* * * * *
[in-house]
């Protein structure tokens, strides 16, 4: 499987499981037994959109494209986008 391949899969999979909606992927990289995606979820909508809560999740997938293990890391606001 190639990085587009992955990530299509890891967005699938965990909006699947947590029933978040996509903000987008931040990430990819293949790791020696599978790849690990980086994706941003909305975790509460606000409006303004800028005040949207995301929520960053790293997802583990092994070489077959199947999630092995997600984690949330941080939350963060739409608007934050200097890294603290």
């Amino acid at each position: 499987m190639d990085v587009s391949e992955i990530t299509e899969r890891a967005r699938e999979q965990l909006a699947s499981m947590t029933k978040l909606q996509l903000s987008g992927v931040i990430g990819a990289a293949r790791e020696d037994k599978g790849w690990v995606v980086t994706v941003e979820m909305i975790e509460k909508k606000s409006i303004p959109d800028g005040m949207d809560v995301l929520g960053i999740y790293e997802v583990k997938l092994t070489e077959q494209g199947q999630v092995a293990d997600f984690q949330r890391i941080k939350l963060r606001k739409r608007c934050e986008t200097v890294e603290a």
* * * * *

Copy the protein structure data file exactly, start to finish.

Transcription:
[in-house]
């Protein structure tokens, strides 16, 4: 499987499981037994959109494209986008 391949899969999979909606992927990289995606979820909508809560999740997938293990890391606001 190639990085587009992955990530299509890891967005699938965990909006699947947590029933978040996509903000987008931040990430990819293949790791020696599978790849690990980086994706941003909305975790509460606000409006303004800028005040949207995301929520960053790293997802583990092994070489077959199947999630092995997600984690949330941080939350963060739409608007934050200097890294603290």
């Amino acid at each position: 499987m190639d990085v587009s391949e992955i990530t299509e899969r890891a967005r699938e999979q965990l909006a699947s499981m947590t029933k978040l909606q996509l903000s987008g992927v931040i990430g990819a990289a293949r790791e020696d037994k599978g790849w690990v995606v980086t994706v941003e979820m909305i975790e509460k909508k606000s409006i303004p959109d800028g005040m949207d809560v995301l929520g960053i999740y790293e997802v583990k997938l092994t070489e077959q494209g199947q999630v092995a293990d997600f984690q949330r890391i941080k939350l963060r606001k739409r608007c934050e986008t200097v890294e603290a």